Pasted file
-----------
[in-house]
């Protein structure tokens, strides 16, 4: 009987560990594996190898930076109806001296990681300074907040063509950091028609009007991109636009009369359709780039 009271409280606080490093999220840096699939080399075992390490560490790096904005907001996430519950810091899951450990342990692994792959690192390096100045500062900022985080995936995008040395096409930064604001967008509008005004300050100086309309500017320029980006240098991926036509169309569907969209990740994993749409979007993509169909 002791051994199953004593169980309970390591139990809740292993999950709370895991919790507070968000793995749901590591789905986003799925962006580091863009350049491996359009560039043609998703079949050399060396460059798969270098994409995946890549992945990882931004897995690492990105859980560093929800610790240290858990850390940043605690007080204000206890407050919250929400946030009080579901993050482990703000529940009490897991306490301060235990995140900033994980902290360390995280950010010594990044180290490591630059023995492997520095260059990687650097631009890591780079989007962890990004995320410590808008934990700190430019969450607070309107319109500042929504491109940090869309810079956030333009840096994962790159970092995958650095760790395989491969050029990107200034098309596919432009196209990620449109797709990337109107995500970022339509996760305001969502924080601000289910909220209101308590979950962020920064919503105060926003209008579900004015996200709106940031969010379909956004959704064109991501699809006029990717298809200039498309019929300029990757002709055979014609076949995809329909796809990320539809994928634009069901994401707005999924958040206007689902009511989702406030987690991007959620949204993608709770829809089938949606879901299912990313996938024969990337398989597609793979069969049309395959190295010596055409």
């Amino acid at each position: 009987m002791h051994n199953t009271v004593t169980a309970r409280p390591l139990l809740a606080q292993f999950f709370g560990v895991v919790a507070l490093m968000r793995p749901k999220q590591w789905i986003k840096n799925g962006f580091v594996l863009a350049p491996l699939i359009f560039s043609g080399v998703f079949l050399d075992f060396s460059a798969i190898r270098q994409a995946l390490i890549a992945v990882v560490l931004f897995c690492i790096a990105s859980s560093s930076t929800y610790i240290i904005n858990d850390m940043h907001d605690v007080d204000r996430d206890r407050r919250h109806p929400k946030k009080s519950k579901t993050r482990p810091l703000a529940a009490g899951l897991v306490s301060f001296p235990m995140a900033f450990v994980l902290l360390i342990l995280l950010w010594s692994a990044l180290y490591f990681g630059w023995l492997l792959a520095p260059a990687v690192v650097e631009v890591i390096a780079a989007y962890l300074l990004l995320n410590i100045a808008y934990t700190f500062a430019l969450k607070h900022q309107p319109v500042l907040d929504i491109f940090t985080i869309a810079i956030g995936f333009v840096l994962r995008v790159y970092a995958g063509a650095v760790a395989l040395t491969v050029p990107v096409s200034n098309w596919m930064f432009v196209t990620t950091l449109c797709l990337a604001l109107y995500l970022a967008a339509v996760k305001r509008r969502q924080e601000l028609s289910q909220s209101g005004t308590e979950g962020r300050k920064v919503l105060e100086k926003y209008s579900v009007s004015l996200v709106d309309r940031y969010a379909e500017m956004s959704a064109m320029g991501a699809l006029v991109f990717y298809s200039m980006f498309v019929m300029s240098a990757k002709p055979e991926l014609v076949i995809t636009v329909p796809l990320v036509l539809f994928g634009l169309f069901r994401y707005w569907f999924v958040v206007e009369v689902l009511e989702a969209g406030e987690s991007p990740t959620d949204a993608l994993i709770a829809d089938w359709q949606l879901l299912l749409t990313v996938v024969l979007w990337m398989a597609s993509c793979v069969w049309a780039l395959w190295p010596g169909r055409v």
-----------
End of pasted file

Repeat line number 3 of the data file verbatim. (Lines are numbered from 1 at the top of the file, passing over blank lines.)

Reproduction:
């Amino acid at each position: 009987m002791h051994n199953t009271v004593t169980a309970r409280p390591l139990l809740a606080q292993f999950f709370g560990v895991v919790a507070l490093m968000r793995p749901k999220q590591w789905i986003k840096n799925g962006f580091v594996l863009a350049p491996l699939i359009f560039s043609g080399v998703f079949l050399d075992f060396s460059a798969i190898r270098q994409a995946l390490i890549a992945v990882v560490l931004f897995c690492i790096a990105s859980s560093s930076t929800y610790i240290i904005n858990d850390m940043h907001d605690v007080d204000r996430d206890r407050r919250h109806p929400k946030k009080s519950k579901t993050r482990p810091l703000a529940a009490g899951l897991v306490s301060f001296p235990m995140a900033f450990v994980l902290l360390i342990l995280l950010w010594s692994a990044l180290y490591f990681g630059w023995l492997l792959a520095p260059a990687v690192v650097e631009v890591i390096a780079a989007y962890l300074l990004l995320n410590i100045a808008y934990t700190f500062a430019l969450k607070h900022q309107p319109v500042l907040d929504i491109f940090t985080i869309a810079i956030g995936f333009v840096l994962r995008v790159y970092a995958g063509a650095v760790a395989l040395t491969v050029p990107v096409s200034n098309w596919m930064f432009v196209t990620t950091l449109c797709l990337a604001l109107y995500l970022a967008a339509v996760k305001r509008r969502q924080e601000l028609s289910q909220s209101g005004t308590e979950g962020r300050k920064v919503l105060e100086k926003y209008s579900v009007s004015l996200v709106d309309r940031y969010a379909e500017m956004s959704a064109m320029g991501a699809l006029v991109f990717y298809s200039m980006f498309v019929m300029s240098a990757k002709p055979e991926l014609v076949i995809t636009v329909p796809l990320v036509l539809f994928g634009l169309f069901r994401y707005w569907f999924v958040v206007e009369v689902l009511e989702a969209g406030e987690s991007p990740t959620d949204a993608l994993i709770a829809d089938w359709q949606l879901l299912l749409t990313v996938v024969l979007w990337m398989a597609s993509c793979v069969w049309a780039l395959w190295p010596g169909r055409v």